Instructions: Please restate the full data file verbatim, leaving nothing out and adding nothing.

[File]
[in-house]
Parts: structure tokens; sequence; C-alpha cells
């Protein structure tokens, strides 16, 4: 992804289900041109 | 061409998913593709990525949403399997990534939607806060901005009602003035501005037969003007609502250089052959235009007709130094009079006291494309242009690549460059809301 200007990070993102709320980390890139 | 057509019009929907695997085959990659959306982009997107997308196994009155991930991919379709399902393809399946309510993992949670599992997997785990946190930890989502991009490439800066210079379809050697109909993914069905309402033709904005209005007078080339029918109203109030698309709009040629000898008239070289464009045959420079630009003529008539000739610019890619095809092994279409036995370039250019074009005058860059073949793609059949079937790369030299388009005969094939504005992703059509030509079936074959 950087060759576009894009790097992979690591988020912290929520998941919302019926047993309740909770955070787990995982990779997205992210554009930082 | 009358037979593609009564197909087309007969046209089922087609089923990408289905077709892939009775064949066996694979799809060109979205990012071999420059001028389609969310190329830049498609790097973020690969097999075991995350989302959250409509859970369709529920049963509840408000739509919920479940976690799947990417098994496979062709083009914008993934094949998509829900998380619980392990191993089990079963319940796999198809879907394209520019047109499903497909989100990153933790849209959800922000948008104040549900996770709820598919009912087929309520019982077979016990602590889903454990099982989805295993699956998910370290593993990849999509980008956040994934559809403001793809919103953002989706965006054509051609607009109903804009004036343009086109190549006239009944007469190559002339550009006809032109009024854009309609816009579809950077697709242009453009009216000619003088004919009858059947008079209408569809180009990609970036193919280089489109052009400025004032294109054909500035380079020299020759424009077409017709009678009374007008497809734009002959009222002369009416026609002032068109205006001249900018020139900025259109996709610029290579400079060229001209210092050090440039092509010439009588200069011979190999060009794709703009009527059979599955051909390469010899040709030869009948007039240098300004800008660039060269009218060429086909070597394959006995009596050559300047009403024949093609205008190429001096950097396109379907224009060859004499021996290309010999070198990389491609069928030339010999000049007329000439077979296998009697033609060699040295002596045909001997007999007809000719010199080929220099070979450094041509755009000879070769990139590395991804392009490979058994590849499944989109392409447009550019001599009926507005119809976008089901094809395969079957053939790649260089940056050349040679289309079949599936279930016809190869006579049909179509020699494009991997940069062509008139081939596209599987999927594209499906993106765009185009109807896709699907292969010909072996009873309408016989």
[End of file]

[in-house]
Parts: structure tokens; sequence; C-alpha cells
């Protein structure tokens, strides 16, 4: 992804289900041109 | 061409998913593709990525949403399997990534939607806060901005009602003035501005037969003007609502250089052959235009007709130094009079006291494309242009690549460059809301 200007990070993102709320980390890139 | 057509019009929907695997085959990659959306982009997107997308196994009155991930991919379709399902393809399946309510993992949670599992997997785990946190930890989502991009490439800066210079379809050697109909993914069905309402033709904005209005007078080339029918109203109030698309709009040629000898008239070289464009045959420079630009003529008539000739610019890619095809092994279409036995370039250019074009005058860059073949793609059949079937790369030299388009005969094939504005992703059509030509079936074959 950087060759576009894009790097992979690591988020912290929520998941919302019926047993309740909770955070787990995982990779997205992210554009930082 | 009358037979593609009564197909087309007969046209089922087609089923990408289905077709892939009775064949066996694979799809060109979205990012071999420059001028389609969310190329830049498609790097973020690969097999075991995350989302959250409509859970369709529920049963509840408000739509919920479940976690799947990417098994496979062709083009914008993934094949998509829900998380619980392990191993089990079963319940796999198809879907394209520019047109499903497909989100990153933790849209959800922000948008104040549900996770709820598919009912087929309520019982077979016990602590889903454990099982989805295993699956998910370290593993990849999509980008956040994934559809403001793809919103953002989706965006054509051609607009109903804009004036343009086109190549006239009944007469190559002339550009006809032109009024854009309609816009579809950077697709242009453009009216000619003088004919009858059947008079209408569809180009990609970036193919280089489109052009400025004032294109054909500035380079020299020759424009077409017709009678009374007008497809734009002959009222002369009416026609002032068109205006001249900018020139900025259109996709610029290579400079060229001209210092050090440039092509010439009588200069011979190999060009794709703009009527059979599955051909390469010899040709030869009948007039240098300004800008660039060269009218060429086909070597394959006995009596050559300047009403024949093609205008190429001096950097396109379907224009060859004499021996290309010999070198990389491609069928030339010999000049007329000439077979296998009697033609060699040295002596045909001997007999007809000719010199080929220099070979450094041509755009000879070769990139590395991804392009490979058994590849499944989109392409447009550019001599009926507005119809976008089901094809395969079957053939790649260089940056050349040679289309079949599936279930016809190869006579049909179509020699494009991997940069062509008139081939596209599987999927594209499906993106765009185009109807896709699907292969010909072996009873309408016989």